I f you want a demonstration of the dangers posed by heavy government regulation, a recent roundtable discussion at the University of Tennessee at Chattanooga provided one.
U.S. Sen. Bob Corker of Chattanooga listened as multiple business and energy leaders from the region explained how rising electricity rates — increases brought on in part by government regulation — can have a negative effect on economic development.
Years ago, Olin, a chemical company in Charleston, Tenn., relied in part on the Tennessee Valley Authority’s low rates for electricity in making its decision to keep its Tennessee plant open, an Olin official said. Olin also spent $160 million to rid its manufacturing process of mercury.
But now, the official said, “TVA industrial rates are no longer competitive with the rest of the country.”
Tom Kilgore, TVA president and CEO, acknowledged that the utility’s rates are not as low, comparatively speaking, as they used to be. TVA’s rates were once in the lowest 25 percent in the country. Now they rank 42nd most affordable among the top 100 electric utilities.
Kilgore said TVA hopes to get its rates into the lowest 25 percent once again, but he noted that having to comply rapidly with strict environmental regulations makes it tough.
“[T]he cost [of those regulations] is built into our rates,” he said.
He said the proposed three-year time frame for TVA to clean up its coal plants’ air controls is inadequate.
This is not just an academic debate. Jobs are threatened by excessive regulation.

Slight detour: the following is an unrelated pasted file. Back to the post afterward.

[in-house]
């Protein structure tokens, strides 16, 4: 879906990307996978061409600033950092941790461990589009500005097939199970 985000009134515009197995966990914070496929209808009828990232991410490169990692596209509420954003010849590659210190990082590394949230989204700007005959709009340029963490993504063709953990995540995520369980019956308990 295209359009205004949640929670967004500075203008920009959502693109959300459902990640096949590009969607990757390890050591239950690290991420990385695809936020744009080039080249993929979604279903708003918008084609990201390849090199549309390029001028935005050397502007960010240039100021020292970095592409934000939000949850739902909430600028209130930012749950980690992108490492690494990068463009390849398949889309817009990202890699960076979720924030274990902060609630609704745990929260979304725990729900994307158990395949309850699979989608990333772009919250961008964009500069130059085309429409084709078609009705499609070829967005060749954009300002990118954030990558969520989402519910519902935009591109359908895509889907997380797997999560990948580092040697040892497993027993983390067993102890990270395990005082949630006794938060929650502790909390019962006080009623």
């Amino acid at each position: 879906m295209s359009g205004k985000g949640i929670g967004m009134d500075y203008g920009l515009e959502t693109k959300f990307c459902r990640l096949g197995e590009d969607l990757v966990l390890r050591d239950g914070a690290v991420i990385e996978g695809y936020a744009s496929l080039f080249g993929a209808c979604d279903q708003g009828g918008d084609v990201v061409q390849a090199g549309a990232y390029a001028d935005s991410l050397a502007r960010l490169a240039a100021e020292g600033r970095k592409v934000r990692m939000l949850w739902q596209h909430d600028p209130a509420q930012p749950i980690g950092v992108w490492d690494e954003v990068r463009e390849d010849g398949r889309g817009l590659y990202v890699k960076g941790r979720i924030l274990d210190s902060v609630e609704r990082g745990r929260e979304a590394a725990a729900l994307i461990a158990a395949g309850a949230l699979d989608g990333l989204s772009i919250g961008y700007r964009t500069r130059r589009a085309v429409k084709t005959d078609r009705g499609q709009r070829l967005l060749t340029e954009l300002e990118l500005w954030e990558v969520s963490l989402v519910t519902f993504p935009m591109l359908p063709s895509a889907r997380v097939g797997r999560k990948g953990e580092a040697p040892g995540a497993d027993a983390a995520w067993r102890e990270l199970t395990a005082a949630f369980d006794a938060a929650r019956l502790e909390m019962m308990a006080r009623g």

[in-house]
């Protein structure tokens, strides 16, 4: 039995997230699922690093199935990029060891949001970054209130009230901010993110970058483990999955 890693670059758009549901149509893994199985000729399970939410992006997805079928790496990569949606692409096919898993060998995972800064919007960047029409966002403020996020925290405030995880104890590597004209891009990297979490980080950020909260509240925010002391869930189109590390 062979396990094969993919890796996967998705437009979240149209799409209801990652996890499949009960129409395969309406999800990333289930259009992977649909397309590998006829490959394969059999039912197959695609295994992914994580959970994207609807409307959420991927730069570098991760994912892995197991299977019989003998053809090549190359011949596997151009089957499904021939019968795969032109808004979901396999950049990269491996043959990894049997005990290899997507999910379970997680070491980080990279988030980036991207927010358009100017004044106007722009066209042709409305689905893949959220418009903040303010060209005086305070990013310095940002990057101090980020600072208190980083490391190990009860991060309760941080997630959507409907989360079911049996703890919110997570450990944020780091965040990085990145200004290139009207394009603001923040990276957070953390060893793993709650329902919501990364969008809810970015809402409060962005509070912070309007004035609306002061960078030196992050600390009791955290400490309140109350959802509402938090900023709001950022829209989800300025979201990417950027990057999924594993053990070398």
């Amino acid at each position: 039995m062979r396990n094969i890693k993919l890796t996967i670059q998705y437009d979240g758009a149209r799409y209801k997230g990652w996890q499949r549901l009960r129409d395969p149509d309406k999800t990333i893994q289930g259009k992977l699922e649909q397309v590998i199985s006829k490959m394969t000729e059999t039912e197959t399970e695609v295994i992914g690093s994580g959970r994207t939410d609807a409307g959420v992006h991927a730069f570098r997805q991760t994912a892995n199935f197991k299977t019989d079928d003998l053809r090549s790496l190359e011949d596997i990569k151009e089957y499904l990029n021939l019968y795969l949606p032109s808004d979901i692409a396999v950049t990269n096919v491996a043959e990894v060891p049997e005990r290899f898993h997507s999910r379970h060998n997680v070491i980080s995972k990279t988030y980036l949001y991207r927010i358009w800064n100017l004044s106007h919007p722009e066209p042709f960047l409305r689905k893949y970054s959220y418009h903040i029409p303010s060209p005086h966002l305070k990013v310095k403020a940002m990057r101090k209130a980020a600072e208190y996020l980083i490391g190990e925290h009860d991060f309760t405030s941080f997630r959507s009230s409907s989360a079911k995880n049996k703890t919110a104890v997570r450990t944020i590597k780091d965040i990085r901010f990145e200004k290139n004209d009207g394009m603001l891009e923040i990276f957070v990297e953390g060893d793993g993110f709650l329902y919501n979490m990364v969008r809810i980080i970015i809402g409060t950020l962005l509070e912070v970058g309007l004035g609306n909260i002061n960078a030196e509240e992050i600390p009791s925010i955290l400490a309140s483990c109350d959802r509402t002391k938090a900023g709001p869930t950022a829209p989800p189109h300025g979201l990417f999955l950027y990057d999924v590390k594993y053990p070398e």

According to one study, four major pollution rules proposed by the Environmental Protection Agency would cost the United States 183,000 jobs. That comes to four jobs lost for every “green job” projected to be created by the regulations.
The study also projected that as a result of the regulations, electricity rates in Tennessee and Kentucky — which rely in large part on coal for electricity — could rise by nearly 14 percent by 2020. That is more than twice the expected rate increase nationwide, and that could make it harder for our region to compete for new industry.
There is, of course, an excellent argument to be made for reasonable environmental regulations. No one likes objectionable emissions from energy production — emissions that can harm our quality of life.
But no energy source — including “green” but so far expensive sources such as solar and wind power — is perfect. They all have tradeoffs. Harshly clamping down on more traditional and plentiful energy sources such as coal can force up costs for energy to the point of seriously harming our economy and suppressing development.
And, for that matter, we need the traditional forms of energy just to maintain adequate power. There’s simply no way around that.
The task is to balance sensible environmental protection with the need to keep the lights on.
That’s not always going to be an easy balance to strike. But especially in the current weak economy, excessive environmental regulation that destroys jobs is clearly the wrong path for our nation to be taking.